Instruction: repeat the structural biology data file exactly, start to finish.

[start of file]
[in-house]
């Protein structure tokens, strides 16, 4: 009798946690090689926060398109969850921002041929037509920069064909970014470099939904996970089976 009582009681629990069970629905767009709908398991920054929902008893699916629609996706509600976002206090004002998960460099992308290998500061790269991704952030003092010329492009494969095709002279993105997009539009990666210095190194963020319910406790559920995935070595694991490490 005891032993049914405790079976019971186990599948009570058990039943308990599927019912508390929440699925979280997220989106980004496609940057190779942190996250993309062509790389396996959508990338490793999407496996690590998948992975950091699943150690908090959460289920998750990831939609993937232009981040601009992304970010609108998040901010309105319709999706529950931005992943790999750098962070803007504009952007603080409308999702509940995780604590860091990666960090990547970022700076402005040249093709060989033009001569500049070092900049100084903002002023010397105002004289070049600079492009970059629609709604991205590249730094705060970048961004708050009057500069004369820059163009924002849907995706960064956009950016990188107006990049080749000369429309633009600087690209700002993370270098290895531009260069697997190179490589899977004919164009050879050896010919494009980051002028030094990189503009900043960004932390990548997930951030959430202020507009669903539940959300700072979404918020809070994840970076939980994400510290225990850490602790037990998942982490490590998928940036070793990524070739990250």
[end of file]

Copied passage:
[in-house]
């Protein structure tokens, strides 16, 4: 009798946690090689926060398109969850921002041929037509920069064909970014470099939904996970089976 009582009681629990069970629905767009709908398991920054929902008893699916629609996706509600976002206090004002998960460099992308290998500061790269991704952030003092010329492009494969095709002279993105997009539009990666210095190194963020319910406790559920995935070595694991490490 005891032993049914405790079976019971186990599948009570058990039943308990599927019912508390929440699925979280997220989106980004496609940057190779942190996250993309062509790389396996959508990338490793999407496996690590998948992975950091699943150690908090959460289920998750990831939609993937232009981040601009992304970010609108998040901010309105319709999706529950931005992943790999750098962070803007504009952007603080409308999702509940995780604590860091990666960090990547970022700076402005040249093709060989033009001569500049070092900049100084903002002023010397105002004289070049600079492009970059629609709604991205590249730094705060970048961004708050009057500069004369820059163009924002849907995706960064956009950016990188107006990049080749000369429309633009600087690209700002993370270098290895531009260069697997190179490589899977004919164009050879050896010919494009980051002028030094990189503009900043960004932390990548997930951030959430202020507009669903539940959300700072979404918020809070994840970076939980994400510290225990850490602790037990998942982490490590998928940036070793990524070739990250």